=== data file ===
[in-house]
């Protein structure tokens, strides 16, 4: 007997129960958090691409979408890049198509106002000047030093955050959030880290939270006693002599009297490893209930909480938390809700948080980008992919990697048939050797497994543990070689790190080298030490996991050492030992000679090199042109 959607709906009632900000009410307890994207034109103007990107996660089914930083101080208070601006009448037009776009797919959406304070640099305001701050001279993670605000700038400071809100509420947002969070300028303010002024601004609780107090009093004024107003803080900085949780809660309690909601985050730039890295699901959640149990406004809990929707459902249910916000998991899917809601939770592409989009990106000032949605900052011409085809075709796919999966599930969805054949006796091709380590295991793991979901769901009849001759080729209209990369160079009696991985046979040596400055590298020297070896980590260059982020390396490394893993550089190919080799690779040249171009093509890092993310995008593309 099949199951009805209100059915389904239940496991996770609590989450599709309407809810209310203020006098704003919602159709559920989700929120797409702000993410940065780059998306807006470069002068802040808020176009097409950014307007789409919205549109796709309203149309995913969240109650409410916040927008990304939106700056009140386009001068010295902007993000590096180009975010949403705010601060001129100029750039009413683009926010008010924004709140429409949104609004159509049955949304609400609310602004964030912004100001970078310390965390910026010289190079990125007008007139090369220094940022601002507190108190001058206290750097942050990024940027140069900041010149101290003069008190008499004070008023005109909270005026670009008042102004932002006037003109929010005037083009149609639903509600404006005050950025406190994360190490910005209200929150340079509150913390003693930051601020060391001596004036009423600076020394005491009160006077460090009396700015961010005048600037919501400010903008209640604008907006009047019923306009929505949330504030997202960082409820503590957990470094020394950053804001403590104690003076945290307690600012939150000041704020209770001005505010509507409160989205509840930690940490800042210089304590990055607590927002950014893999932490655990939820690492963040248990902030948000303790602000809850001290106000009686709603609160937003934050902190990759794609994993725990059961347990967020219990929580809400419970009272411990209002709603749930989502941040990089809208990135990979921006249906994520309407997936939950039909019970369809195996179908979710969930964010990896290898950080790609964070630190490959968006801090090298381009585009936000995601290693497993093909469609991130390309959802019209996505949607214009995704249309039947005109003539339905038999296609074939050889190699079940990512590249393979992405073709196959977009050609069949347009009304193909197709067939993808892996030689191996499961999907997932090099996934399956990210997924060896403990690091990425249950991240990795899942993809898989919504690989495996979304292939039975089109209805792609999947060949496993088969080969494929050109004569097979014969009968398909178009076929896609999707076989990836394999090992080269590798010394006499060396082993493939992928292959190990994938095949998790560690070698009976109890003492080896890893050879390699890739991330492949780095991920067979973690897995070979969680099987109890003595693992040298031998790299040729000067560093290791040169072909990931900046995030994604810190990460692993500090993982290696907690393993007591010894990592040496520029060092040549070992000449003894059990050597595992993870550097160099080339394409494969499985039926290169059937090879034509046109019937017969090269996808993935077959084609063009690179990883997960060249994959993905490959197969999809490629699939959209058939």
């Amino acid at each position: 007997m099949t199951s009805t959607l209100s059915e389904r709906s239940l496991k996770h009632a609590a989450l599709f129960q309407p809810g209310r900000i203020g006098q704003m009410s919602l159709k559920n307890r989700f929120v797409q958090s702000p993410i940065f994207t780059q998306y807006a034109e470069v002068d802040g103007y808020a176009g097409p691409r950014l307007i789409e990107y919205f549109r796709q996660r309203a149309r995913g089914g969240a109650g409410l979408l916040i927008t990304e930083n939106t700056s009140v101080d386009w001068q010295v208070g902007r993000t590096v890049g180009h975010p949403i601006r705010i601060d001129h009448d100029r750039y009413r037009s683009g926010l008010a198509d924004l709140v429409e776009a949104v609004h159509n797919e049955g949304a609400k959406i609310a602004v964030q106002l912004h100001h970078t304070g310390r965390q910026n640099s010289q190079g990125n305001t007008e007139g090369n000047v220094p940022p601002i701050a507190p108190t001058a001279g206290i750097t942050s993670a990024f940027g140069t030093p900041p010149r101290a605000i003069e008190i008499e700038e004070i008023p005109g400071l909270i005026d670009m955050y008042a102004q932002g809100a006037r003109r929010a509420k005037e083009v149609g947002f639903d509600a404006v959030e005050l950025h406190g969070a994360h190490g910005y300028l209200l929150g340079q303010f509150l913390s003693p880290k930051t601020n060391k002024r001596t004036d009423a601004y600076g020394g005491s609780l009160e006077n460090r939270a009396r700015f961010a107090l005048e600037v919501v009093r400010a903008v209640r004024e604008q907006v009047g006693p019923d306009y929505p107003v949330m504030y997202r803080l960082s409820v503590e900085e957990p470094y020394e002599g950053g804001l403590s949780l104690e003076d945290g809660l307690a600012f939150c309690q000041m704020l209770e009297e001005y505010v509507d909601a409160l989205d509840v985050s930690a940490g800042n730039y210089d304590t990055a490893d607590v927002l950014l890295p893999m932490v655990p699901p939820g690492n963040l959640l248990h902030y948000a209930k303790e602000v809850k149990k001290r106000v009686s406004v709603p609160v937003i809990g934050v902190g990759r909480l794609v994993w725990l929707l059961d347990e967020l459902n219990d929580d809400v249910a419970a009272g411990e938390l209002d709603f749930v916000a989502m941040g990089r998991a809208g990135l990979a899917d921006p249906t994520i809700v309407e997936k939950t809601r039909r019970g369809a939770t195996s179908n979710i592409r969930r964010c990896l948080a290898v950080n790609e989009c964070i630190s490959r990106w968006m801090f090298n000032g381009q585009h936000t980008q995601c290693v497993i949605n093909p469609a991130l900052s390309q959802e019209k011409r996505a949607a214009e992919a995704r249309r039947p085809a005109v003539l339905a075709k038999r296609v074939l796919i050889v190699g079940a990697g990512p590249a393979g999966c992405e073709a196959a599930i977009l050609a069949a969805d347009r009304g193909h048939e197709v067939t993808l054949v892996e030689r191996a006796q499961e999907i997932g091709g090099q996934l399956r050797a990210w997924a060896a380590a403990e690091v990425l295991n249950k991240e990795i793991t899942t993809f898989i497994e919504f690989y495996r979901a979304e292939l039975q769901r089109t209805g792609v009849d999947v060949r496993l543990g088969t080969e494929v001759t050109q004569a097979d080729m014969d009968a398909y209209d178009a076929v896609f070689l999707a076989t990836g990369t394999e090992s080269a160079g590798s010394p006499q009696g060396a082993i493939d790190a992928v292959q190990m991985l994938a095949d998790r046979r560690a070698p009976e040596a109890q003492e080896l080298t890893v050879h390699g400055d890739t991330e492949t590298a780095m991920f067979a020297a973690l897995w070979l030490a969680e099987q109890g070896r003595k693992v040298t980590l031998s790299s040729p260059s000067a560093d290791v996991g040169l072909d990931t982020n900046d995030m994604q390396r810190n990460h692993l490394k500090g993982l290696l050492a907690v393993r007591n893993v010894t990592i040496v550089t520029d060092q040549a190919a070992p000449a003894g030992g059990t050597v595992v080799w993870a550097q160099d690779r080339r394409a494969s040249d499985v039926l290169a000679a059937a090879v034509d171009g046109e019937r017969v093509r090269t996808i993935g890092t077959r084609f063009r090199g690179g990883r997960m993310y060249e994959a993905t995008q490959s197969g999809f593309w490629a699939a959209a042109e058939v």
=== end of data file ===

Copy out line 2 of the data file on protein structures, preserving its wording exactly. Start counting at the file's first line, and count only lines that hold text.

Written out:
């Protein structure tokens, strides 16, 4: 007997129960958090691409979408890049198509106002000047030093955050959030880290939270006693002599009297490893209930909480938390809700948080980008992919990697048939050797497994543990070689790190080298030490996991050492030992000679090199042109 959607709906009632900000009410307890994207034109103007990107996660089914930083101080208070601006009448037009776009797919959406304070640099305001701050001279993670605000700038400071809100509420947002969070300028303010002024601004609780107090009093004024107003803080900085949780809660309690909601985050730039890295699901959640149990406004809990929707459902249910916000998991899917809601939770592409989009990106000032949605900052011409085809075709796919999966599930969805054949006796091709380590295991793991979901769901009849001759080729209209990369160079009696991985046979040596400055590298020297070896980590260059982020390396490394893993550089190919080799690779040249171009093509890092993310995008593309 099949199951009805209100059915389904239940496991996770609590989450599709309407809810209310203020006098704003919602159709559920989700929120797409702000993410940065780059998306807006470069002068802040808020176009097409950014307007789409919205549109796709309203149309995913969240109650409410916040927008990304939106700056009140386009001068010295902007993000590096180009975010949403705010601060001129100029750039009413683009926010008010924004709140429409949104609004159509049955949304609400609310602004964030912004100001970078310390965390910026010289190079990125007008007139090369220094940022601002507190108190001058206290750097942050990024940027140069900041010149101290003069008190008499004070008023005109909270005026670009008042102004932002006037003109929010005037083009149609639903509600404006005050950025406190994360190490910005209200929150340079509150913390003693930051601020060391001596004036009423600076020394005491009160006077460090009396700015961010005048600037919501400010903008209640604008907006009047019923306009929505949330504030997202960082409820503590957990470094020394950053804001403590104690003076945290307690600012939150000041704020209770001005505010509507409160989205509840930690940490800042210089304590990055607590927002950014893999932490655990939820690492963040248990902030948000303790602000809850001290106000009686709603609160937003934050902190990759794609994993725990059961347990967020219990929580809400419970009272411990209002709603749930989502941040990089809208990135990979921006249906994520309407997936939950039909019970369809195996179908979710969930964010990896290898950080790609964070630190490959968006801090090298381009585009936000995601290693497993093909469609991130390309959802019209996505949607214009995704249309039947005109003539339905038999296609074939050889190699079940990512590249393979992405073709196959977009050609069949347009009304193909197709067939993808892996030689191996499961999907997932090099996934399956990210997924060896403990690091990425249950991240990795899942993809898989919504690989495996979304292939039975089109209805792609999947060949496993088969080969494929050109004569097979014969009968398909178009076929896609999707076989990836394999090992080269590798010394006499060396082993493939992928292959190990994938095949998790560690070698009976109890003492080896890893050879390699890739991330492949780095991920067979973690897995070979969680099987109890003595693992040298031998790299040729000067560093290791040169072909990931900046995030994604810190990460692993500090993982290696907690393993007591010894990592040496520029060092040549070992000449003894059990050597595992993870550097160099080339394409494969499985039926290169059937090879034509046109019937017969090269996808993935077959084609063009690179990883997960060249994959993905490959197969999809490629699939959209058939």